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The University of Auckland | CTMOOC_Week_2.

You should now know what statements and arguments are. Basically, statements are sentences that
are either true or false. And arguments are ways of combining statements so as to make a point by
providing premises, the reasons, intended to support a conclusion. When you encounter arguments in
the wild, it becomes difficult to isolate the premises from the conclusion and to isolate sentences that
are actually part of the argument.
And that's why it's very useful for us to agree on a systematic way of presenting arguments. And we'll
do that before we can analyse them. We call this a standard form. Before you start evaluating
arguments, your first task will be to put them in standard form.
The standard form of an argument is a way of presenting the argument which makes clear which
statements are premises, how many premises there are, and which statements is the conclusion. In
standard form, the conclusion of the argument is listed last. A standard form looks like this-- premise 1,
premise 2, and so on for as many premises as there are-- therefore, conclusion.
For example, here's a very simple argument presented in standard form. Premise 1-- I'm having a bad
day today. Premise 2-- I only have bad days on Mondays. Therefore, conclusion-- today is Monday. To
illustrate why putting an argument in standard form is useful, let's see the kind of arguments you might
encounter in the wild-- for instance, on YouTube. For this one, we've used an actor to protect the
identity of the original.
Hi. I'm Justin. I'm the author of the book Living a Better Life. And I'm here to tell you my top three
reasons for going vegan. Animals from factory farming spend their entire lives in miserable conditions
until the day they are slaughtered. Most won't ever feel the warmth of the sun on their backs or breathe
fresh air until the day they're loaded onto trucks, bound for the slaughterhouses. Their suffering is
Animals from factory farming are treated cruelly. Now, you might think that eggs are OK to eat because
after all, you don't need to slaughter chickens to eat their eggs. Wrong. Chickens get their beaks cut off
with a burning hot blade and with no painkillers. And half of the chickens on farms, the cockerels, are
slaughtered. The fact is, eggs come from hens that are treated cruelly-- all that so that you can enjoy
bacon and eggs.

But I only eat fish, some people say. Well, that won't cut it either. The problem is that commercial fishing
is destroying and emptying our oceans. As a result of commercial fishing, 90% of large fish populations
have been exterminated in the past 50 years.
When we put the argument in standard form, we have to isolate the statements that form the conclusion
and premises, and we have to reorder them appropriately. The conclusion here was explicitly stated-you should go vegan. And Justin clearly announced that he had three reasons in support of his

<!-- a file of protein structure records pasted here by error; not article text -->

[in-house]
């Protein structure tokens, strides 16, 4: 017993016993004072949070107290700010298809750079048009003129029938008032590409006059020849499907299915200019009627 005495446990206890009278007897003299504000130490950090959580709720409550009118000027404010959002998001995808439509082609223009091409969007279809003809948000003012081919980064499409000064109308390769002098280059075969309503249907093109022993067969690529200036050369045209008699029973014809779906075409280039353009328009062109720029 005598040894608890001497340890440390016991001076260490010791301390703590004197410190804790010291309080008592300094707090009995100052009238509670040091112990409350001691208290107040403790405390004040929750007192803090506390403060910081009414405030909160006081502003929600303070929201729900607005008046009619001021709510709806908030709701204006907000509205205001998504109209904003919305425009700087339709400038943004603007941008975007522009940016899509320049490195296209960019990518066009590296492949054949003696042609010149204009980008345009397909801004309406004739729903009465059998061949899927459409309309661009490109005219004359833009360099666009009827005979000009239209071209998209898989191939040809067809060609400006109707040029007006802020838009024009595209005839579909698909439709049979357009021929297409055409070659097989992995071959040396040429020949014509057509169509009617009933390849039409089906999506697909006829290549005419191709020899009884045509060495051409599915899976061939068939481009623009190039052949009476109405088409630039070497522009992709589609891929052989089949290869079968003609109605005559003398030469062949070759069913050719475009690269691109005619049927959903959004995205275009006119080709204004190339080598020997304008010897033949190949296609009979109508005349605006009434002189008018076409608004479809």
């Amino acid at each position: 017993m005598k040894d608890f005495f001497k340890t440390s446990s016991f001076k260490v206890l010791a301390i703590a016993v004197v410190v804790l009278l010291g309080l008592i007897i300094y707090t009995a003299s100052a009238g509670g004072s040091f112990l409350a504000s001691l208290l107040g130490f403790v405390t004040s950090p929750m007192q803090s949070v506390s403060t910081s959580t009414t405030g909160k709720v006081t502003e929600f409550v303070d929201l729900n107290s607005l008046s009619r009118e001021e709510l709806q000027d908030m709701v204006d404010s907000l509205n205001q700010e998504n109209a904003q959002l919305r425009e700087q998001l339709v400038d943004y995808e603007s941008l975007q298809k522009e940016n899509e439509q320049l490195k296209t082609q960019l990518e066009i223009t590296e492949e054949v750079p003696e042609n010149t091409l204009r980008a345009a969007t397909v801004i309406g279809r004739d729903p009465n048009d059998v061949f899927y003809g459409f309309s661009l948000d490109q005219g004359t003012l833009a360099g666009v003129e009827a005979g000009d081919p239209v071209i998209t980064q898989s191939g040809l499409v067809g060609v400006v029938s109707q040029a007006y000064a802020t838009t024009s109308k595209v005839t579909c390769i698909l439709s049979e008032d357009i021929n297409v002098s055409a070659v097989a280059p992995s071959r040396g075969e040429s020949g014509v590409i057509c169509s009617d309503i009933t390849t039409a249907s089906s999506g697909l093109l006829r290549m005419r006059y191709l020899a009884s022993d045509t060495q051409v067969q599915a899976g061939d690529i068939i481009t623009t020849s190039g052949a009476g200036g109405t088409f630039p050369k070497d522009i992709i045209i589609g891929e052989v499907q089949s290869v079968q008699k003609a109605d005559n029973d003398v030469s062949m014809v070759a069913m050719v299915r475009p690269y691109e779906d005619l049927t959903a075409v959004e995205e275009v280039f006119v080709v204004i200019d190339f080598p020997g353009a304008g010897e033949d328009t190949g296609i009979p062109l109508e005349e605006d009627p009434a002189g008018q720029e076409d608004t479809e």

But he seems to have given us many more than three-- or has he? Let's first try to isolate the three
main reasons Justin provided. The first one is about factory farming and the maltreatment of animals.
Justin gave some contextual information about factory farming and provided additional reasons to
believe that factory farming is cruel to animals.
However, the reason which directly supports the conclusion is-Animals from factory farming are treated cruelly.
The second reason Justin provided was about eggs, and the fact that they come from hens that are
also treated cruelly. Again, he provided additional reasons as to why you should believe this. But the
main reason directly used in support of the conclusion is-Eggs come from hens that are treated cruelly.
For the third and final reason, we again have the same pattern. Justin talked about the impact of
commercial fishing on the oceans and backed up the claim with additional reasons. But the main reason
that directly supports the conclusion that you should go vegan is-Commercial fishing is destroying and emptying our oceans.
We now have our three reasons and our conclusion. So now we can put the argument in standard form.
Premise 1-- animals from factory farming are treated cruelly. Premise 2-- eggs come from hens that are
treated cruelly. Premise 3-- commercial fishing is destroying and emptying our oceans. Therefore,
conclusion-- you should go vegan.

Call this the main argument. As we've seen, Justin provided reasons to believe each of the premises.
Call those sub-arguments. Now that we've isolated the main argument, the next step would be to look
at each sub-agreement and put them in standard form. We'll ask you to do this as an exercise.
But I'd like to stress that it's very important for you to be able to identify the main argument when you
face arguments in the wild. First, identify the main conclusion and the reasons that are provided to
support it. Then work your way down to each sub-argument. When you get to analyse sub-arguments,
you will follow the same pattern. More about this later.